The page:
It’s a Brave New World. No longer will the members of Presbyterian Church (U.S.A) have to seek out God’s will together to know the mission of the Church. Instead, the Stated Clerk Search Committee has nominated a “priest and prophet” to lead the denomination to utopia.
I will reserve personal judgment as to whether J. Herbert Nelson will serve the people of the PCUSA well or not until we have enough experience with him in that office to make an educated assessment. But from what has been released by official PCUSA news outlets so far, and especially the Vimeo announcement by Rev. Carol McDonald (moderator of the Stated Clerk Search Committee), things do not look at all promising.
Having spoken side by side with J. Herbert at a Wee Kirk Conference, and having interacted with him a few times subsequently, I find him to be a warmhearted, engaging, high energy person, committed above all to social justice causes. I like him personally. Our understandings of the gospel are very different. But that is not at the heart of what bothers me about his nomination to become Stated Clerk.
My deep concern is that Rev. Nelson has no background or skill set to actually do the job detailed in the official job description of “Stated Clerk.” The qualifications which he is touted for having in fact bear little relevance to the work of that office. No doubt he is a charismatic speaker, and is committed to the church, and has served a number of roles in the denomination, and is eager for the job. To hear the Search Committee moderator’s reflections on J. Herbert’s qualifications, one would think he is being selected as Head Bishop or Pope to lead us into a Brave New World. Rev. McDonald thrills to the idea that “…he will call us to be who God is calling us to be in this 21st Century.” He will be “…priest and prophet to us within our denomination.” He will build bridges and speak with prophetic voice. He will lead us into a golden age. He will usher in the Kingdom. The lion will lie down with the lamb. (Those last three sentences were my own addition.) And so on and so forth.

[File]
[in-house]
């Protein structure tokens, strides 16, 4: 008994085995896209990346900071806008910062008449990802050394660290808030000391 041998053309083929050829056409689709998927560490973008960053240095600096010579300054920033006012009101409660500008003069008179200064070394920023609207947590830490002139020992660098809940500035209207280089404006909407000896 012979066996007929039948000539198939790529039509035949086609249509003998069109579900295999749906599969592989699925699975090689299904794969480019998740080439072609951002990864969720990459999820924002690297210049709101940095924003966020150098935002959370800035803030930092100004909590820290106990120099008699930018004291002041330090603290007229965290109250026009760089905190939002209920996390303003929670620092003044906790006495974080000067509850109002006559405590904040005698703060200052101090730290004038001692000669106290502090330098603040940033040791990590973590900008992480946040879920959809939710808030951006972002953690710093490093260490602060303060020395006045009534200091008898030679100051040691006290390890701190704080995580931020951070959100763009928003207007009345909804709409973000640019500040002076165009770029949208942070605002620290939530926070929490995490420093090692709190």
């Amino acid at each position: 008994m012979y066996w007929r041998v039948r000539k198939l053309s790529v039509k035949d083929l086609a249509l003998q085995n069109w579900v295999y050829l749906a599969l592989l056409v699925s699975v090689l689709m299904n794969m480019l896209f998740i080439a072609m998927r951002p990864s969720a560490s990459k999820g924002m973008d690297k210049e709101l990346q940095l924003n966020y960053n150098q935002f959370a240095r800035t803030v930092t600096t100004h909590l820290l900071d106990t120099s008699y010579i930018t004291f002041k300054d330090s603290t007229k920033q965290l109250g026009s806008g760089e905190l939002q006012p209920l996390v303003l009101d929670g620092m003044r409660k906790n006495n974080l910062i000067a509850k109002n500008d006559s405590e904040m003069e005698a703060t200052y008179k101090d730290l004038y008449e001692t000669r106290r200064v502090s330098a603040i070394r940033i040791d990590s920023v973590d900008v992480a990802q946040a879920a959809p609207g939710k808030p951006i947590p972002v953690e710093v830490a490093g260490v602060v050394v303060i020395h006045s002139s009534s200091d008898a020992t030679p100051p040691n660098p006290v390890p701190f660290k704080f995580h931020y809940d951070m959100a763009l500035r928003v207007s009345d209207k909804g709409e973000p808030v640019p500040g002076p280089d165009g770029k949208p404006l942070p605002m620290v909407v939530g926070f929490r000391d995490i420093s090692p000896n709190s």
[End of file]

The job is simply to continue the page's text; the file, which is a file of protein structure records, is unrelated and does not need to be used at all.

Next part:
However, the job description of the Stated Clerk is more prosaic than messianic. Its duties and responsibilities are divided into four categories relating to: Administration; Ecumenical and Interreligious/Interfaith Ministries; the Constitution; and meetings of the General Assembly. I would estimate that 80% of the work is administrative and bureaucratic, needing someone with an authoritative grasp of the Constitution as well as of the interrelationship of all the moving parts of PCUSA bureaucracy. There is nothing about making pronouncements to the world, acting as priest and prophet, speaking eloquently as the voice of the denomination. The Stated Clerk’s role is not to lead the Church anywhere, but to correctly interpret the Church’s Constitution to keep the denomination from straying from its self-determined principles. He/she is to create the structure needed for General Assemblies so they may “do the business of the Church,” and to prepare budgets that accurately reflect the will of the GA in its purposeful spending. The Stated Clerk prepares dockets, transmits reports, receives overtures, ensures preservation of records, sits as a member of various delegations, reports decisions of the GAPJC, is an ex-officio member of the Advisory Committee on the Constitution and of the Advisory Committee on Litigation, and conducts general correspondence of the PCUSA. It is an administrative calling, neither priestly nor prophetic in nature.
Unfortunately, to date we ignoramuses (who have no inside scoop) know nothing of Rev. Nelson’s qualifications to carry out the published job description. A look at his employment history does not instill confidence that he is the right person for this calling: no evidence of parliamentary wisdom; no history of bridge-building among disparate groups; a highly partisan figure focused on one edge of the larger denomination’s stated goals; a trailblazer rather than an interpreter of ecclesiastical maps.
I hope I am wrong, but so far the fawning adulation over J. Herbert Nelson by the Search Committee makes me wonder if they truly read the job description before they made their choice. Perhaps in the coming days they will roll out evidence of his abilities to actually handle the job for which he is being nominated. If so, and if it is strong, well and good. If not, batten down the hatches.
Perhaps the words of King George III upon hearing the news of the demise of another Nelson (Admiral Horatio Lord Nelson) apply here, mutatis mutandis, “We do not know whether we should mourn or rejoice.” In this case, time will tell.